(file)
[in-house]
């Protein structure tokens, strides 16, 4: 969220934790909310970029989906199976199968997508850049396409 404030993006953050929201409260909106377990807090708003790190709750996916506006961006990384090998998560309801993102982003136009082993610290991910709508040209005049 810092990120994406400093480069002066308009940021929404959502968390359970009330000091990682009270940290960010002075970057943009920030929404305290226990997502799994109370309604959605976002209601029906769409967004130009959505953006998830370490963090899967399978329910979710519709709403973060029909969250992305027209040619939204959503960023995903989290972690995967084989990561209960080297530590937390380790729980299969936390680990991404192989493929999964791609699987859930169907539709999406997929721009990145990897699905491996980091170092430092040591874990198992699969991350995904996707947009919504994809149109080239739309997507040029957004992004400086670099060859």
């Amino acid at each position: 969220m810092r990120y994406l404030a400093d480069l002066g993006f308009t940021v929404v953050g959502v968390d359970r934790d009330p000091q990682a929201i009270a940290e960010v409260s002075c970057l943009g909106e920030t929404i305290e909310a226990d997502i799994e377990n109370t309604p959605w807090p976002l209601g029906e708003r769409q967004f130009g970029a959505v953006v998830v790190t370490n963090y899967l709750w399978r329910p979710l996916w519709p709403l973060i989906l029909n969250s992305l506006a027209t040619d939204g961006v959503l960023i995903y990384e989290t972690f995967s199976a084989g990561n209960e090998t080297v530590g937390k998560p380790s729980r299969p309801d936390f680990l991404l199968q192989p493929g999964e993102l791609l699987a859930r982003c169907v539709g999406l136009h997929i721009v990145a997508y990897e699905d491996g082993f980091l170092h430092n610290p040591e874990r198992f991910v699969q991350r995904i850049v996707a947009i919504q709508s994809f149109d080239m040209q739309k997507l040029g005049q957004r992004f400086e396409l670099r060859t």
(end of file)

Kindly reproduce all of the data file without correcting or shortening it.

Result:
[in-house]
């Protein structure tokens, strides 16, 4: 969220934790909310970029989906199976199968997508850049396409 404030993006953050929201409260909106377990807090708003790190709750996916506006961006990384090998998560309801993102982003136009082993610290991910709508040209005049 810092990120994406400093480069002066308009940021929404959502968390359970009330000091990682009270940290960010002075970057943009920030929404305290226990997502799994109370309604959605976002209601029906769409967004130009959505953006998830370490963090899967399978329910979710519709709403973060029909969250992305027209040619939204959503960023995903989290972690995967084989990561209960080297530590937390380790729980299969936390680990991404192989493929999964791609699987859930169907539709999406997929721009990145990897699905491996980091170092430092040591874990198992699969991350995904996707947009919504994809149109080239739309997507040029957004992004400086670099060859």
């Amino acid at each position: 969220m810092r990120y994406l404030a400093d480069l002066g993006f308009t940021v929404v953050g959502v968390d359970r934790d009330p000091q990682a929201i009270a940290e960010v409260s002075c970057l943009g909106e920030t929404i305290e909310a226990d997502i799994e377990n109370t309604p959605w807090p976002l209601g029906e708003r769409q967004f130009g970029a959505v953006v998830v790190t370490n963090y899967l709750w399978r329910p979710l996916w519709p709403l973060i989906l029909n969250s992305l506006a027209t040619d939204g961006v959503l960023i995903y990384e989290t972690f995967s199976a084989g990561n209960e090998t080297v530590g937390k998560p380790s729980r299969p309801d936390f680990l991404l199968q192989p493929g999964e993102l791609l699987a859930r982003c169907v539709g999406l136009h997929i721009v990145a997508y990897e699905d491996g082993f980091l170092h430092n610290p040591e874990r198992f991910v699969q991350r995904i850049v996707a947009i919504q709508s994809f149109d080239m040209q739309k997507l040029g005049q957004r992004f400086e396409l670099r060859t």